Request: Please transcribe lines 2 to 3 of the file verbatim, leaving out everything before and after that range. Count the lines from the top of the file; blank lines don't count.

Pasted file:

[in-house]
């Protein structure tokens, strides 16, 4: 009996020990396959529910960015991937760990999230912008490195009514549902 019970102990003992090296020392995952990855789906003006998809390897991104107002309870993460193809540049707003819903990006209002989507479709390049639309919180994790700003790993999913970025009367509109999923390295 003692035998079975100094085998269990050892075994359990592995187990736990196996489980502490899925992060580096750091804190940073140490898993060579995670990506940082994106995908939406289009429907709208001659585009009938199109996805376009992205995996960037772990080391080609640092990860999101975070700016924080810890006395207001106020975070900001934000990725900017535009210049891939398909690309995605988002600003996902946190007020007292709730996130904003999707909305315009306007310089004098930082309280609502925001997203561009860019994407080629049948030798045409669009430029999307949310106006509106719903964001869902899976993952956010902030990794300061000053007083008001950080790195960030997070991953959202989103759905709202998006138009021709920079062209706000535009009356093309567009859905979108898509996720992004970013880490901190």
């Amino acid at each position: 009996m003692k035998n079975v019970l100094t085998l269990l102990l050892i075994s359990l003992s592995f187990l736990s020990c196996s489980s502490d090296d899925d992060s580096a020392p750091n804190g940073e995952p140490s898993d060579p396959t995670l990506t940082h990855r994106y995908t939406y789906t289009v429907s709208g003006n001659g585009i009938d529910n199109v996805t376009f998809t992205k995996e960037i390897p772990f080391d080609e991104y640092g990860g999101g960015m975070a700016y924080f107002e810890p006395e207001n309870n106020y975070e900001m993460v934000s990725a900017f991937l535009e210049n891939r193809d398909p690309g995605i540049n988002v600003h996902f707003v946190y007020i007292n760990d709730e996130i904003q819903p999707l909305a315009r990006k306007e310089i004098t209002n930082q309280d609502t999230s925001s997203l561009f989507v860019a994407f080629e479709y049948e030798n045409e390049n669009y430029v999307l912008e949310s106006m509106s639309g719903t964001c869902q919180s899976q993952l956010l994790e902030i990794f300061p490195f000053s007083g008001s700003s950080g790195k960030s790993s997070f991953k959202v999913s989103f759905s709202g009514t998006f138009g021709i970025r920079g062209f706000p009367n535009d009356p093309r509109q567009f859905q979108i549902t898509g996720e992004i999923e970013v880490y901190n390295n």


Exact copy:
């Protein structure tokens, strides 16, 4: 009996020990396959529910960015991937760990999230912008490195009514549902 019970102990003992090296020392995952990855789906003006998809390897991104107002309870993460193809540049707003819903990006209002989507479709390049639309919180994790700003790993999913970025009367509109999923390295 003692035998079975100094085998269990050892075994359990592995187990736990196996489980502490899925992060580096750091804190940073140490898993060579995670990506940082994106995908939406289009429907709208001659585009009938199109996805376009992205995996960037772990080391080609640092990860999101975070700016924080810890006395207001106020975070900001934000990725900017535009210049891939398909690309995605988002600003996902946190007020007292709730996130904003999707909305315009306007310089004098930082309280609502925001997203561009860019994407080629049948030798045409669009430029999307949310106006509106719903964001869902899976993952956010902030990794300061000053007083008001950080790195960030997070991953959202989103759905709202998006138009021709920079062209706000535009009356093309567009859905979108898509996720992004970013880490901190």
């Amino acid at each position: 009996m003692k035998n079975v019970l100094t085998l269990l102990l050892i075994s359990l003992s592995f187990l736990s020990c196996s489980s502490d090296d899925d992060s580096a020392p750091n804190g940073e995952p140490s898993d060579p396959t995670l990506t940082h990855r994106y995908t939406y789906t289009v429907s709208g003006n001659g585009i009938d529910n199109v996805t376009f998809t992205k995996e960037i390897p772990f080391d080609e991104y640092g990860g999101g960015m975070a700016y924080f107002e810890p006395e207001n309870n106020y975070e900001m993460v934000s990725a900017f991937l535009e210049n891939r193809d398909p690309g995605i540049n988002v600003h996902f707003v946190y007020i007292n760990d709730e996130i904003q819903p999707l909305a315009r990006k306007e310089i004098t209002n930082q309280d609502t999230s925001s997203l561009f989507v860019a994407f080629e479709y049948e030798n045409e390049n669009y430029v999307l912008e949310s106006m509106s639309g719903t964001c869902q919180s899976q993952l956010l994790e902030i990794f300061p490195f000053s007083g008001s700003s950080g790195k960030s790993s997070f991953k959202v999913s989103f759905s709202g009514t998006f138009g021709i970025r920079g062209f706000p009367n535009d009356p093309r509109q567009f859905q979108i549902t898509g996720e992004i999923e970013v880490y901190n390295n």